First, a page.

Electro Cardio Gram (ECG) is used to represent the electrical activities of the heart muscle with respect to time domain in terms of milivolts (mV). Cardiac muscle contraction takes place with the event of electrical depolarization of the muscle cells present. ECG is the sum of this electrical activity when recorded for stipulated time slot. Analyzing the characteristics of ECG (Elham et al. 2011) signals leads to proper diagnosis and treatment for different types of cardiovascular diseases (CVDs) (Gopisetty 2017). The foremost organ that propels the survival of the human body is heart. Any malfunctioning that takes place within the cardiovascular region must be diagnosed immediately followed by exact line of positive treatments. Heart rate may be defined as the number of ECG cycles per minute. Cardiac arrhythmia is a severe condition with irregular heartbeats, either of too fast or too slow. The usual symptoms that are being observed while cardiac arrhythmia are palpitations or feeling like a pause in between two successive heartbeats with shortness of breath or mild or severe chest pain. Cardiac arrhythmia can aptly be diagnosed with the ECG signals which comprises of P, Q, R, S, and T standard waves signals used in depolarization and repolarization of heart. Apart from these, there exists five another inter-wave timings known a PR, PR segment, QRS, QT, ST segment intervals. Details are shown in the following Fig. 1.

Fig. 1

Components of an ECG curve

Metaheuristic approach in cryptography (Yang 2014) is a fresh accumulation concept. This approach may be embedded into the wide field of cryptography. Search exploration and exploitation are the two inevitable components of any metaheuristic algorithm. To explore the search space with global angle is the exploration. On the contrary, squeezing the search space into local area is the exploitation. Salp swarm (Mirjali et al. 2017) is a nature inspired metaheuristic algorithm based on exploration and exploitation. Balancing the exploration and exploitation variables is the prime objective of this algorithm. The proposed methodology focuses on dynamic key generation. High robustness ensures better non-distortion ability by the intruders. Stochastic algorithms are basically of two types heuristic and metaheuristic. Heuristic optimization techniques deal with the trial methods on several attempts until the goal state is not reached, within the local search space. On the other hand, metaheuristic means meta-data about the optimization technique. Randomization is the added feature in such techniques, so that all attempts give different set of solutions. It provides a scope to search on the global space (Mirjali et al. 2017). The overall architecture of Telecare Medical Information System has been represented in the following Fig. 2.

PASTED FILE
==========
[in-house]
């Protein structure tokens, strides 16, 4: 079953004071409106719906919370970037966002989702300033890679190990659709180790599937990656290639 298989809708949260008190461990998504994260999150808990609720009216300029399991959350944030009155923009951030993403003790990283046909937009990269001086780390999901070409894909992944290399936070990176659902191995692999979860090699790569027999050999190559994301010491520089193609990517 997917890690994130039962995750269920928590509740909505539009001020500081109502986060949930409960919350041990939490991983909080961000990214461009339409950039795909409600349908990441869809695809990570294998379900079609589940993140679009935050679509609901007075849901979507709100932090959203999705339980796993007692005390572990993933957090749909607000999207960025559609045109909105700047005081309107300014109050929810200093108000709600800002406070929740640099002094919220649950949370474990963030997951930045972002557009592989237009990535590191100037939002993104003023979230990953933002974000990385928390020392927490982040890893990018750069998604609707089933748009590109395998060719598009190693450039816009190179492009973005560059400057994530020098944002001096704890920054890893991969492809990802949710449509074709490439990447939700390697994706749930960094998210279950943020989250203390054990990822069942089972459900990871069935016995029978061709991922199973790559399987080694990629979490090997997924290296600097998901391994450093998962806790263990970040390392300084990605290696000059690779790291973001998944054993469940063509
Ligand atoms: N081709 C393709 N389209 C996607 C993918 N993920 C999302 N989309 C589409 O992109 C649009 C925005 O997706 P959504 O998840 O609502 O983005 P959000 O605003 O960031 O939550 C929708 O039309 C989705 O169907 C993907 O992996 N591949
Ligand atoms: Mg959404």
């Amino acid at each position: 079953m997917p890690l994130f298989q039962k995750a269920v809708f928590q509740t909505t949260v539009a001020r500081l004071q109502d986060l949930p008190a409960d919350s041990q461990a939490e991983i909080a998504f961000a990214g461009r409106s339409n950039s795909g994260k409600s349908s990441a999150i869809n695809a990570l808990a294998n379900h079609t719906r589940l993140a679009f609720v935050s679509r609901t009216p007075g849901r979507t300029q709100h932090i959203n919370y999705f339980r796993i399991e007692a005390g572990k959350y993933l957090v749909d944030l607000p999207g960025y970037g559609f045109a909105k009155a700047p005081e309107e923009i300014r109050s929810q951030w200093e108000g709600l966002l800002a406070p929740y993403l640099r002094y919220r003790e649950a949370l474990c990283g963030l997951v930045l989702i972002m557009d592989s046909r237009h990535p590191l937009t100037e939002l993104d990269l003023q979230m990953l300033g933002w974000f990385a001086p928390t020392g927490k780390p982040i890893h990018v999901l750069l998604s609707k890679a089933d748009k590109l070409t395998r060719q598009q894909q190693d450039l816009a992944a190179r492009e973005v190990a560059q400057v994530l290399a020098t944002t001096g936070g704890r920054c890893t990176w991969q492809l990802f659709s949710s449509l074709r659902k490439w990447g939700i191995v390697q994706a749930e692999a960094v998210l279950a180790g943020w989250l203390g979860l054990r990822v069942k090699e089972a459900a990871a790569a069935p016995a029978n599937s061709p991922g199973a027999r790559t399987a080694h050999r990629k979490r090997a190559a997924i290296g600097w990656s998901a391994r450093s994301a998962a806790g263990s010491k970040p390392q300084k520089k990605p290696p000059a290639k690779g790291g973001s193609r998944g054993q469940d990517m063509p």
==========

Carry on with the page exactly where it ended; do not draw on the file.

Fig. 2

Architecture of existing TMIS

In the above stated Fig. 2, the existing architecture of Telecare Medical Information System (TMIS) has been represented. The services of TMIS are only possible through Internet. At the patient’s end, their clinical signals are captured and are digitally transmitted into the Internet based public networks. On the reverse end, physician can be able to retrieve those data. Using the digital receiver system, the received data can be restored into its original format. Since, the transmission medium is open to all, so the patients’ data privacy is under of attacks. Intruders will easily steal the data and manipulate to a wrong meaning. This is the biggest challenge in such TMIS. In such existing TMIS, absence of cryptographic mechanism has been observed (de Oliveira Andrade et al. 2021; Peden et al. 2020). There should be adequate number of session key for different online transactions. During this worldwide corona virus pandemic, the use of telemedicine transactions had abruptly increased when compared to pre-COVID-19 times (Bokolo Anthony Jnr 2020). In order to maintain a strong confidentiality on the patients’ data, there should be a higher cryptographic system on the TMIS. The proposed metaheuristic algorithm based encryption can enrich the security parameters. Moreover, the above mentioned limitations of the existing TMIS have been addressed in this proposed methodology based on salp swarm. The session key pool will have adequate number of session keys in the proposed TMIS. Different mathematical experiments were performed on the proposed technique to have the efficacy.

There exist several advantages of implementation of metaheuristic algorithms in cryptography. Firstly, it guarantees to generate efficient solution rather than global solution (Garg 2009). Secondly, more robustness in the secret key can be obtained through metaheuristic methods. Thirdly, the rate of convergence is higher than other algorithms in cryptography (Samanta and Chakraborty 2011; Manda et al. 2012). Fourthly, the fitness of each of the participating objects are evaluated at every iteration that helps to have more refined solution (Gomes de Freitas et al. 2010; Khajehzadeh 2011; Segura et al. 2017). Fifthly, secret keys can be derived using such metaheuristic algorithms (Sarkar et al. 2021). Despite of multiple advantages, there are some disadvantages of metaheuristic approach on cryptographic engineering. The proof of optimum solution cannot be guaranteed. The optimization control is fully dependent on the exploration and exploitation variables used in the problems (Parejo et al. 2012; Talbi 2002). Repeated same set of solution may not be generated with the same initial criteria. The global searching space gets expanded in this approach (Cowling et al. 2002).